Afterword

ThimphuTech was the first technology blog in Bhutan. We started writing it in 2009, just as broadband and mobile internet started to take off. (Although internet in Bhutan was launched in 1999, it was either super-slow or super-expensive, and was only used by a selected few).

In the blog, we wrote about technology and food, but also about plenty of other stuff. The blog became popular and influential in Bhutan. A companion bi-weekly column -- Ask Boaz -- was published for many years in the Kuensel, Bhutan's national newspaper. (The complete Kuensel columns are available as an ebook, Blogging with Dragons).

We stopped updating the blog when we left Bhutan in 2014, but the information within the posts can still prove useful, and thus we decided to keep it online.

We thank all our readers.
Tashi Delek,
Boaz & Galit.

Tuesday, September 13, 2011

BBS TV offers live streaming

On your desktop: BBS TV Live 
About three and a half years ago, BBS Radio went online and started streaming its programmes on the Internet. And now, BBS TV has introduced live streaming on its website. This is a great service for NRBs (Non-Resident Bhutanese) who would like to watch Bhutan's only television channel. It will also allow anyone to follow the upcoming Royal Wedding celebrations. To access, go to the BBS home page and click on the "Watch BBS TV" logo on the left sidebar. You will need a broadband connection.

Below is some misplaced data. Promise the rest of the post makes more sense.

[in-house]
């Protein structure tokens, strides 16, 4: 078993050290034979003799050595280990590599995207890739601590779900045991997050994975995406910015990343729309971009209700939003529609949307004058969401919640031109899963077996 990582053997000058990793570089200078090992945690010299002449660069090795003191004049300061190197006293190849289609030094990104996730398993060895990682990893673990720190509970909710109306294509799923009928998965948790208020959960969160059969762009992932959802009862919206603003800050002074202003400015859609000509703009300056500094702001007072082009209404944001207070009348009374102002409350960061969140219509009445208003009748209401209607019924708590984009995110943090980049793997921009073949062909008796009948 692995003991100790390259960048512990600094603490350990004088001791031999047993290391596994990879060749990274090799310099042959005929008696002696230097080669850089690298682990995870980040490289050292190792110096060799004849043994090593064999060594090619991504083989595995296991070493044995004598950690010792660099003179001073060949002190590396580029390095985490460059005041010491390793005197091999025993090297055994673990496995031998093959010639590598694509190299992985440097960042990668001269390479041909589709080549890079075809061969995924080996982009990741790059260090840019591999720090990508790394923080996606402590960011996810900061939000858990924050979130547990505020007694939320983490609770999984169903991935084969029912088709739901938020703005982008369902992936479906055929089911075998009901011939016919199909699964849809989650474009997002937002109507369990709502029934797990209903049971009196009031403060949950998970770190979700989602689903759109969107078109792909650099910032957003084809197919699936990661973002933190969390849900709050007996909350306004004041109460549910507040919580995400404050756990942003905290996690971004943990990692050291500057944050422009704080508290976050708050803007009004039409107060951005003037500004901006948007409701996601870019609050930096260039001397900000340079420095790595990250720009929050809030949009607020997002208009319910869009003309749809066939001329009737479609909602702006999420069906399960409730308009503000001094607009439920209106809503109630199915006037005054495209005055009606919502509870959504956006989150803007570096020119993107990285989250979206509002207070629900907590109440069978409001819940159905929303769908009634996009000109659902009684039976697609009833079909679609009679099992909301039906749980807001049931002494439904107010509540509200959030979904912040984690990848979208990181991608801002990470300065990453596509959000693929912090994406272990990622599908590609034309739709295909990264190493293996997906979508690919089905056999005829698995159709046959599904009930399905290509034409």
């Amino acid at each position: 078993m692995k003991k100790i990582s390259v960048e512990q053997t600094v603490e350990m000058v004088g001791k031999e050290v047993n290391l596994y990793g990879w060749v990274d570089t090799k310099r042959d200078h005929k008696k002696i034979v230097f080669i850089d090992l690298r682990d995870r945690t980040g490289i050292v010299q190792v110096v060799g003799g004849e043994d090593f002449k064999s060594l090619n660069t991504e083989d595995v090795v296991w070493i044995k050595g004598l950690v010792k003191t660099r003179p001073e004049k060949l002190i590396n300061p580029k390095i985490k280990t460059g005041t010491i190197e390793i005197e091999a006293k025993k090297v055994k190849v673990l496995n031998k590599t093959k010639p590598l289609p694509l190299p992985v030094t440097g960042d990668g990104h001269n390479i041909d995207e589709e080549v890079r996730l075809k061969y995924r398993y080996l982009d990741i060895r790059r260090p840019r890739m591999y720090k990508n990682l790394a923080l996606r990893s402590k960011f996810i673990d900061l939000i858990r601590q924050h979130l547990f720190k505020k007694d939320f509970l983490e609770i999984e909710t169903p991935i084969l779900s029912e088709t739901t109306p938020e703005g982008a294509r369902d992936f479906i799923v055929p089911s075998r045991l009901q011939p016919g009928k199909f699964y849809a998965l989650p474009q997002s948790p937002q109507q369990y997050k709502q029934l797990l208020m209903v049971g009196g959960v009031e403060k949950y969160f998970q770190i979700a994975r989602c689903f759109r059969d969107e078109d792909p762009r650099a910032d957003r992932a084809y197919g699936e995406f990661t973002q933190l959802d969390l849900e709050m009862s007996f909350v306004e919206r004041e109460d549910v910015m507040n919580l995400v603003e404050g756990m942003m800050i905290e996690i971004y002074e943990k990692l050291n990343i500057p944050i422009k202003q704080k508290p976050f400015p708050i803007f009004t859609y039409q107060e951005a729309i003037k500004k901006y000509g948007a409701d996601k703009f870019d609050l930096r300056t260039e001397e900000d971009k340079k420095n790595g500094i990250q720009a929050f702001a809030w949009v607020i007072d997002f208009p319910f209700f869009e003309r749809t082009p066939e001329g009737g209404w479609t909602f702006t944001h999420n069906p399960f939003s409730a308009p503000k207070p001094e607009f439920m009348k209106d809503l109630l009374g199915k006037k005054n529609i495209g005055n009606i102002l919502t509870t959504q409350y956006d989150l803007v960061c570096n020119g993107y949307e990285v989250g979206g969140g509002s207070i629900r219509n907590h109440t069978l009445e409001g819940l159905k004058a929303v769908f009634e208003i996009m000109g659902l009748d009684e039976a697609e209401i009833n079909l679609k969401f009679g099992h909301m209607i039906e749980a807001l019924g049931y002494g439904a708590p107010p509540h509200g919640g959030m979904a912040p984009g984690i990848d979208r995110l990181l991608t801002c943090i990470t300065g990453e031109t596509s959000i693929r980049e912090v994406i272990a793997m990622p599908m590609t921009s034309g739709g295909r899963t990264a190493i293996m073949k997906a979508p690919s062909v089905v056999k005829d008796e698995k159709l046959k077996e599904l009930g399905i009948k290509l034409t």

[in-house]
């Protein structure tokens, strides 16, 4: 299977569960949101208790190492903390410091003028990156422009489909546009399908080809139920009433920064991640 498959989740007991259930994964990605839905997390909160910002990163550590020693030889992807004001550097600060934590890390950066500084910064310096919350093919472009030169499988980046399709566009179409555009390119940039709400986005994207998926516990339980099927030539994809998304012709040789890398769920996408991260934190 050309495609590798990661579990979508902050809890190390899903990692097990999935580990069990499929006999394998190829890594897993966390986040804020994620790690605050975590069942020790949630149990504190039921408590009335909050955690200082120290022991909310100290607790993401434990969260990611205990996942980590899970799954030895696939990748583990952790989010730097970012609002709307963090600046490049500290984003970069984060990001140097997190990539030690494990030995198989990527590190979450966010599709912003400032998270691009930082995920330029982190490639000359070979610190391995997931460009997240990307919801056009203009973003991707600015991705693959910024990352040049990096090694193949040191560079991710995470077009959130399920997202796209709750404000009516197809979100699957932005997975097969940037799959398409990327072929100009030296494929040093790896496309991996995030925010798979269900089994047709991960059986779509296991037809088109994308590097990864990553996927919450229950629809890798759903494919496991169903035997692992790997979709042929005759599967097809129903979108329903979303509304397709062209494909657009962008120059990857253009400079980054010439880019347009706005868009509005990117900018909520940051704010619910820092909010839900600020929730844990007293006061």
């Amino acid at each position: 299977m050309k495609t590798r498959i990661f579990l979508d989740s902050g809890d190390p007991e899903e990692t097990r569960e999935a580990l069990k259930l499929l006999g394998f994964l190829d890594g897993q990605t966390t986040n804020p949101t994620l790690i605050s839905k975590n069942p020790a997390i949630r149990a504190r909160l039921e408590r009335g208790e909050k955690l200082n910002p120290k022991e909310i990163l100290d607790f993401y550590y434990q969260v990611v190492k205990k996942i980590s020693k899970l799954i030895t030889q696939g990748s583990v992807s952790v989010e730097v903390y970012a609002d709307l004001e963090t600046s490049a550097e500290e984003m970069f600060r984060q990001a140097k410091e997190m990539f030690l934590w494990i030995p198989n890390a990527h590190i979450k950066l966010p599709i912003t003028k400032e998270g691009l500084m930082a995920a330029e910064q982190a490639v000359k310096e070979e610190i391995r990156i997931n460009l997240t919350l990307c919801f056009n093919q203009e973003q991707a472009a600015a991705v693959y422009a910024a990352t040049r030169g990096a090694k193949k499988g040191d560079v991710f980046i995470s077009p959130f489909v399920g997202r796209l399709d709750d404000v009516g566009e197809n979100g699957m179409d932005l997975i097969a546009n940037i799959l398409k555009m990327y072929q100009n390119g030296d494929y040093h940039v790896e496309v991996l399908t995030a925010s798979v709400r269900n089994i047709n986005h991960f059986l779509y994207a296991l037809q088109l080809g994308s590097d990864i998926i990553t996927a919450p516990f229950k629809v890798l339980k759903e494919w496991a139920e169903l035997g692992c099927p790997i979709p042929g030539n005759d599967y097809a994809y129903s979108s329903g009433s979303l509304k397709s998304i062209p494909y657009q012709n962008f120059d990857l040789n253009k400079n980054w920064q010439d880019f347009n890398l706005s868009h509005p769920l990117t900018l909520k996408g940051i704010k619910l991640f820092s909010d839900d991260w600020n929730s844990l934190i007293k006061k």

I've tried watching BBS TV using the Internet and it worked great. The video was relatively smooth - a few glitches here and there, but nothing annoying - and the audio quality was adequate. As more and more users connect to the BBS TV live stream, the load on the BBS server - as well as on the Internet link - will increase. Is there enough capacity to handle the demand, especially during the Royal Wedding celebrations? We'll soon find out.